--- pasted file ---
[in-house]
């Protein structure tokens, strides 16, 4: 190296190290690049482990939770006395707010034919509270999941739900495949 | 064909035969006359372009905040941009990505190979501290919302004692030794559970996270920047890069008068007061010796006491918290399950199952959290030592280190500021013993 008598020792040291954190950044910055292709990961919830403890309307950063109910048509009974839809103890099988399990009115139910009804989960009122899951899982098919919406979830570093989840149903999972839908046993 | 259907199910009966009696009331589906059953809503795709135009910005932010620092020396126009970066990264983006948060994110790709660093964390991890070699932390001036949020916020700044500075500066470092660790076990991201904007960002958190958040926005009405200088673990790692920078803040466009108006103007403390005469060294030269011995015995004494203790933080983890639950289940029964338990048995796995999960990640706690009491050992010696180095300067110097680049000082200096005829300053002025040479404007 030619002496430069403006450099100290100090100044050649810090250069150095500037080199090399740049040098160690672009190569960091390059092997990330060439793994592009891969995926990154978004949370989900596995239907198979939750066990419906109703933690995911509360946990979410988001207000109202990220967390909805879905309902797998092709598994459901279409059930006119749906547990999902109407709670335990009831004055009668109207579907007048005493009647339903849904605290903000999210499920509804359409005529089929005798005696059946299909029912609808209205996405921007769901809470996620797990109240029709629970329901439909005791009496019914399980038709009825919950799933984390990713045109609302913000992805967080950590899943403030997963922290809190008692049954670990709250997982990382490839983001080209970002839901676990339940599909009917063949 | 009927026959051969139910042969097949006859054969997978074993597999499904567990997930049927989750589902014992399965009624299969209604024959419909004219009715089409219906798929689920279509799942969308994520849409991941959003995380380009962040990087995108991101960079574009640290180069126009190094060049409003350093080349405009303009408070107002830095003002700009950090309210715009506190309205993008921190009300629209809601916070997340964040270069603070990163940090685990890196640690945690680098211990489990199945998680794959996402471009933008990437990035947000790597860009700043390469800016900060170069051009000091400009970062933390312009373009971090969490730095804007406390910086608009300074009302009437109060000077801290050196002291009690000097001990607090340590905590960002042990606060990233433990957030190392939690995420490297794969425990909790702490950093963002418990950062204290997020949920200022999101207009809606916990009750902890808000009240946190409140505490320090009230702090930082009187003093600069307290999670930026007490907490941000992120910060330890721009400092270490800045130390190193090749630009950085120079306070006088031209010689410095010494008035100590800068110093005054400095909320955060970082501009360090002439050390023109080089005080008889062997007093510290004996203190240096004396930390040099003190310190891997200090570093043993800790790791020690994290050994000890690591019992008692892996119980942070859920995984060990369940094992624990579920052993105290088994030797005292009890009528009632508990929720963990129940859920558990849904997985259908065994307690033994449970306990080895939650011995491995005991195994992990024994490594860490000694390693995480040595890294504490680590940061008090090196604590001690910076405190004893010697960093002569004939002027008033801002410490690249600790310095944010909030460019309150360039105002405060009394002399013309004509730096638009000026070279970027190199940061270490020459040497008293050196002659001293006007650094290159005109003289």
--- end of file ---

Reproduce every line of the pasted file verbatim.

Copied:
[in-house]
């Protein structure tokens, strides 16, 4: 190296190290690049482990939770006395707010034919509270999941739900495949 | 064909035969006359372009905040941009990505190979501290919302004692030794559970996270920047890069008068007061010796006491918290399950199952959290030592280190500021013993 008598020792040291954190950044910055292709990961919830403890309307950063109910048509009974839809103890099988399990009115139910009804989960009122899951899982098919919406979830570093989840149903999972839908046993 | 259907199910009966009696009331589906059953809503795709135009910005932010620092020396126009970066990264983006948060994110790709660093964390991890070699932390001036949020916020700044500075500066470092660790076990991201904007960002958190958040926005009405200088673990790692920078803040466009108006103007403390005469060294030269011995015995004494203790933080983890639950289940029964338990048995796995999960990640706690009491050992010696180095300067110097680049000082200096005829300053002025040479404007 030619002496430069403006450099100290100090100044050649810090250069150095500037080199090399740049040098160690672009190569960091390059092997990330060439793994592009891969995926990154978004949370989900596995239907198979939750066990419906109703933690995911509360946990979410988001207000109202990220967390909805879905309902797998092709598994459901279409059930006119749906547990999902109407709670335990009831004055009668109207579907007048005493009647339903849904605290903000999210499920509804359409005529089929005798005696059946299909029912609808209205996405921007769901809470996620797990109240029709629970329901439909005791009496019914399980038709009825919950799933984390990713045109609302913000992805967080950590899943403030997963922290809190008692049954670990709250997982990382490839983001080209970002839901676990339940599909009917063949 | 009927026959051969139910042969097949006859054969997978074993597999499904567990997930049927989750589902014992399965009624299969209604024959419909004219009715089409219906798929689920279509799942969308994520849409991941959003995380380009962040990087995108991101960079574009640290180069126009190094060049409003350093080349405009303009408070107002830095003002700009950090309210715009506190309205993008921190009300629209809601916070997340964040270069603070990163940090685990890196640690945690680098211990489990199945998680794959996402471009933008990437990035947000790597860009700043390469800016900060170069051009000091400009970062933390312009373009971090969490730095804007406390910086608009300074009302009437109060000077801290050196002291009690000097001990607090340590905590960002042990606060990233433990957030190392939690995420490297794969425990909790702490950093963002418990950062204290997020949920200022999101207009809606916990009750902890808000009240946190409140505490320090009230702090930082009187003093600069307290999670930026007490907490941000992120910060330890721009400092270490800045130390190193090749630009950085120079306070006088031209010689410095010494008035100590800068110093005054400095909320955060970082501009360090002439050390023109080089005080008889062997007093510290004996203190240096004396930390040099003190310190891997200090570093043993800790790791020690994290050994000890690591019992008692892996119980942070859920995984060990369940094992624990579920052993105290088994030797005292009890009528009632508990929720963990129940859920558990849904997985259908065994307690033994449970306990080895939650011995491995005991195994992990024994490594860490000694390693995480040595890294504490680590940061008090090196604590001690910076405190004893010697960093002569004939002027008033801002410490690249600790310095944010909030460019309150360039105002405060009394002399013309004509730096638009000026070279970027190199940061270490020459040497008293050196002659001293006007650094290159005109003289």